“In every instance where these companies messed up, at the core of it there was a person trying to do the right thing,” said Allison Nixon. Nixon is the chief research officer at the cyber firm Unit 221B.“I can’t tell you how many times trust and safety teams have quietly saved lives because employees had the legal flexibility to rapidly respond to a tragic situation unfolding for a user.”
Hackers falsified an emergency data request to collect information from the social media network Discord, according to Krebs on Security on Tuesday. Discord confirmed in a statement to Bloomberg that it had also complied with a bogus legal order.
“We verify these requests by checking that they come from a genuine source, and did so in this instance,” Discord said in a statement.“While our verification process confirmed that the law enforcement account itself was legitimate, we later learned that it had been compromised by a malicious actor. We have since conducted an investigation into this illegal activity and notified law enforcement about the compromised email account.”
“Every single agency handles them differently”
Apple and Meta both post information about how they respond to emergency data demands. Apple received 1,162 emergency requests from 29 countries between July and December 2020. According to the research, Apple responded to 93 percent of the requests with data.
From January to June 2021, Meta also said it received 21,700 emergency requests worldwide. It responded to 77% of them with data.
“In emergencies, law enforcement may submit requests without legal process,” Meta also states on its website.“Based on the circumstances, we may voluntarily disclose information to law enforcement where we have a good-faith reason to believe that the matter involves imminent risk of serious physical injury or death.”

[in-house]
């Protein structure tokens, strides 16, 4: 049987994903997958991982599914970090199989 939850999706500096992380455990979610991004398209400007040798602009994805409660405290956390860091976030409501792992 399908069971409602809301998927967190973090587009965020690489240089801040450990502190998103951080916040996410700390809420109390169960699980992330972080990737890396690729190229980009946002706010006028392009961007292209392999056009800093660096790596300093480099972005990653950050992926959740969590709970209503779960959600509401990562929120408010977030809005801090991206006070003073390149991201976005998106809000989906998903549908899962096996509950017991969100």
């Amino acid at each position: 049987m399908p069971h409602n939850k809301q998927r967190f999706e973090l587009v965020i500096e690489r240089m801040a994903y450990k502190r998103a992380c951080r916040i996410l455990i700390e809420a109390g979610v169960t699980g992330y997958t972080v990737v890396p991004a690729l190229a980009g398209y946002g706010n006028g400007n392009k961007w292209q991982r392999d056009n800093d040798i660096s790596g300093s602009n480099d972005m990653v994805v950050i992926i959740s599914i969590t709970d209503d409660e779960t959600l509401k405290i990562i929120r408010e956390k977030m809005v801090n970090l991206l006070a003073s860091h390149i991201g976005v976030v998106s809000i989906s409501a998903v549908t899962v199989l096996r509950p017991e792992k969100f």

Companies’ data request systems are a patchwork of multiple email addresses and company portals. There are tens of thousands of different law enforcement agencies around the world. Thus, ranging from small police departments to federal agencies, fulfilling legal requests can be difficult. The regulations governing the request and release of user data differ by jurisdiction.
“There’s no one system or centralized system for submitting these things,” said Jared Der-Yeghiayan. He is a director at cybersecurity firm Recorded Future Inc. and former cyber program leader at the Department of Homeland Security.“Every single agency handles them differently.”
Companies like Meta and Snap have their legal request platforms. But they still receive requests by email and monitor them 24 hours a day, according to Der-Yeghiayan.
Apple likewise accepts legal requests for user data at an apple.com email address,“provided it is transmitted from the official email address of the requesting agency,” according to Apple’s legal guidelines.
The login information for these accounts is also accessible for sale on internet criminal marketplaces. Hence, making it extremely easy to compromise the email domains of law enforcement around the world.
“Dark web underground shops contain compromised email accounts of law enforcement agencies, which could be sold with the attached cookies and metadata for anywhere from $10 to $50,” said Gene Yoo. Yoo is the chief executive officer of the cybersecurity firm Resecurity, Inc.
According to Yoo, previously unknown vulnerabilities in Microsoft Exchange email servers were useful to target numerous law enforcement agencies last year,“leading to further intrusions.”
According to Nixon of Unit 221B, a feasible solution to the use of falsified legal demands made from stolen law enforcement email systems will be tough to identify.
“The situation is very complex,” she also says.“Fixing it is not as simple as closing off the flow of data. There are many factors we have to consider beyond solely maximizing privacy.”